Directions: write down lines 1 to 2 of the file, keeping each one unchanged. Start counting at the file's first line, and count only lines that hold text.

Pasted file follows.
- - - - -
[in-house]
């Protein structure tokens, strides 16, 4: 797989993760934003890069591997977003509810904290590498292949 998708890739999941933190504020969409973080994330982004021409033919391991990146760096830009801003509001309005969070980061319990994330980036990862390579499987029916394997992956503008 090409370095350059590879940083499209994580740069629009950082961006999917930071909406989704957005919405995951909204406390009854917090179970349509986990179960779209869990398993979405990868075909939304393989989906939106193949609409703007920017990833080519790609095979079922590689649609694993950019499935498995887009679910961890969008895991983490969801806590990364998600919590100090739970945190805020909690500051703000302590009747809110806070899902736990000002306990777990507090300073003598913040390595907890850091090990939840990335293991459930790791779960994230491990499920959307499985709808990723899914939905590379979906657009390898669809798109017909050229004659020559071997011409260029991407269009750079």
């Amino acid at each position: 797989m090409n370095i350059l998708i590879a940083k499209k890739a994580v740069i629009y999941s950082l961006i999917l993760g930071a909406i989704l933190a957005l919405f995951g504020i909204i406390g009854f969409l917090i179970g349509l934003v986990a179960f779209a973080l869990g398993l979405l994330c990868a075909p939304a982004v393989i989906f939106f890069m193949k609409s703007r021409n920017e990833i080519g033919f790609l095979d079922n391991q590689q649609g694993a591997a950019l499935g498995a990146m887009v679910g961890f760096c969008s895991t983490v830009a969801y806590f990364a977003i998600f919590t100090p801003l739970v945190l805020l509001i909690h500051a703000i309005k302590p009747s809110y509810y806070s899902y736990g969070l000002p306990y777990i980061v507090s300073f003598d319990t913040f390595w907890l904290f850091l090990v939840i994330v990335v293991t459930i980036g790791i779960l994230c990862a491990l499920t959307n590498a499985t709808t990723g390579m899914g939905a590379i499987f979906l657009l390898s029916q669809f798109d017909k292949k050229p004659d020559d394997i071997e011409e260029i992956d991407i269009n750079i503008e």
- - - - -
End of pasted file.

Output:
[in-house]
């Protein structure tokens, strides 16, 4: 797989993760934003890069591997977003509810904290590498292949 998708890739999941933190504020969409973080994330982004021409033919391991990146760096830009801003509001309005969070980061319990994330980036990862390579499987029916394997992956503008 090409370095350059590879940083499209994580740069629009950082961006999917930071909406989704957005919405995951909204406390009854917090179970349509986990179960779209869990398993979405990868075909939304393989989906939106193949609409703007920017990833080519790609095979079922590689649609694993950019499935498995887009679910961890969008895991983490969801806590990364998600919590100090739970945190805020909690500051703000302590009747809110806070899902736990000002306990777990507090300073003598913040390595907890850091090990939840990335293991459930790791779960994230491990499920959307499985709808990723899914939905590379979906657009390898669809798109017909050229004659020559071997011409260029991407269009750079």